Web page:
Friday, 21.09.2018

Away wins for Celtic and Rangers in the Betfred Cup

Celtic and Rangers both faced tough ties in the first round of the Betfred Cup, albeit for different reasons. Celtic turned to a change in style to pull them through a rough period, while Rangers faced a robust Kilmarnock side off the back of a testing European tie against Maribor.

Partick Thistle 1:3 Celtic

Celtic, in the wake of consecutive defeats and a Champions League exit, used their League Cup fixture away to Partick Thistle to address one of their largest tactical deficiencies. The wide positioning of their tens in Athens prevented combinations between them, causing a rift between the right and left sides of a Hoops’ attack AEK stifled easily with a fairly well organised 4-4-2.

Celtic’s tactical reshuffle

Brendan Rodgers’ response saw Celtic move away from the asymmetric structure that he has utilised for much of his tenure in Glasgow, favouring a more traditional 4-2-3-1. The inclusion of Gamboa over Lustig at right back saw the Costa Rican push forwards, rather than remain as a third player in the first line of the Celtic build-up. With this, and with Izaguirre making his second debut for the club on the left, the Celtic approach carried a heavy central focus in advanced areas, driven forwards by advancing fullbacks on both sides.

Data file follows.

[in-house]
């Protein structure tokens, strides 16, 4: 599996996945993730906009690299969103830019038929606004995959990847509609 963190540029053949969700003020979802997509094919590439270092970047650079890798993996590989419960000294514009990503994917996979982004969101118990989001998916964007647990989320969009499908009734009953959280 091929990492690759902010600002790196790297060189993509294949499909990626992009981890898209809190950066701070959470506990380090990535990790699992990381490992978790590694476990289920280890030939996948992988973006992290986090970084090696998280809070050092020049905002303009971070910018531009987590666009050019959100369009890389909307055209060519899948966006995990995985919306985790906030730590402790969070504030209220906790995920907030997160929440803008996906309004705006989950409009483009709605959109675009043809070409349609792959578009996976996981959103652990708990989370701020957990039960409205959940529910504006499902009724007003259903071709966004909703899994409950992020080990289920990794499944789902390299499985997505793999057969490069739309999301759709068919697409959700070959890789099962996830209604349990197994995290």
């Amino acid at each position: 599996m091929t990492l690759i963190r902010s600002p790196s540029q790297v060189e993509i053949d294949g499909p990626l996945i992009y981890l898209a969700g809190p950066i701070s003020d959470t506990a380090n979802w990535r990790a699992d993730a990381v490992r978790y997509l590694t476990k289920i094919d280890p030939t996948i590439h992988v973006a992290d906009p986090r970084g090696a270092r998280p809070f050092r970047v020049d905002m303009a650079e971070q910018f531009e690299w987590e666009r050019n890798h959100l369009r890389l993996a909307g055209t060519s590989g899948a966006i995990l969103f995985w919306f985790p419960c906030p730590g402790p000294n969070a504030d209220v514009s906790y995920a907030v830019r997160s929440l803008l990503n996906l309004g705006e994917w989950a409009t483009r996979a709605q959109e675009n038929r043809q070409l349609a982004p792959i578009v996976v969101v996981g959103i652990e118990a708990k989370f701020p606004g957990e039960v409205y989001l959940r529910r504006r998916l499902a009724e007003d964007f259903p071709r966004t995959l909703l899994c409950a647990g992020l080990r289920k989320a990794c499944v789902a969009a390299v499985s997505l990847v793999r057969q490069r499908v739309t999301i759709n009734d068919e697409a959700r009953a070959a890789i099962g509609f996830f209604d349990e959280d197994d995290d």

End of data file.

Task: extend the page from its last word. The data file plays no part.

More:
The visitors, however, were often unconvincing in their build-up play against the heavily man-oriented Partick 4-1-4-1 midfield block. Ajer and Hendry found it surprisingly challenging to convert their 2v1 against the lone striker Doolan into consistent progression, with the latter frequently being forced into unprepared dribbles in the right halfspace. The movements of the fullbacks, in these moments and when advancing to the final third, lacked the coordination or timing to provide adequate support in the early stages.

Ironically, in a game where Brown’s falling back to the side of the defensive line would have blown the Thistle position wide open, him and Ntcham acted almost strictly in the centre of midfield. Except for some useful forward runs, their poor staggering made it easy for the home side to block immediate passage through the middle with strong marking.

Brown and Ntcham’s positioning in the centre, and the marking that comes along with it, forces Hendry to build-up through the right halfspace. Gamboa’s mistimed supporting movement, and poor spacing between Rogic and Johnston leaves the centreback with few viable options in possession.